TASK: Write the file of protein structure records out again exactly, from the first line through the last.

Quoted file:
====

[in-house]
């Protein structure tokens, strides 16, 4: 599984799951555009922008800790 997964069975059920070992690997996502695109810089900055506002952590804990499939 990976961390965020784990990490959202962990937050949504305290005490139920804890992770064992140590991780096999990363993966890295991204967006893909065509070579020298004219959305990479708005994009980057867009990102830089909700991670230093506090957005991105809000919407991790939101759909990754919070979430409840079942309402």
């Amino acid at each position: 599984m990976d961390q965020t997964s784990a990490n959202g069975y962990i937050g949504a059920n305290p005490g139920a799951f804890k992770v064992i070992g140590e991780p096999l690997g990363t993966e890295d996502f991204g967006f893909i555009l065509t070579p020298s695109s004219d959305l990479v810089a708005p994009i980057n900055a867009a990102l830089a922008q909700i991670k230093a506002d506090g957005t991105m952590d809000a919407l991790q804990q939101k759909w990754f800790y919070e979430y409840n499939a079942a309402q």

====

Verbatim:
[in-house]
């Protein structure tokens, strides 16, 4: 599984799951555009922008800790 997964069975059920070992690997996502695109810089900055506002952590804990499939 990976961390965020784990990490959202962990937050949504305290005490139920804890992770064992140590991780096999990363993966890295991204967006893909065509070579020298004219959305990479708005994009980057867009990102830089909700991670230093506090957005991105809000919407991790939101759909990754919070979430409840079942309402």
């Amino acid at each position: 599984m990976d961390q965020t997964s784990a990490n959202g069975y962990i937050g949504a059920n305290p005490g139920a799951f804890k992770v064992i070992g140590e991780p096999l690997g990363t993966e890295d996502f991204g967006f893909i555009l065509t070579p020298s695109s004219d959305l990479v810089a708005p994009i980057n900055a867009a990102l830089a922008q909700i991670k230093a506002d506090g957005t991105m952590d809000a919407l991790q804990q939101k759909w990754f800790y919070e979430y409840n499939a079942a309402q």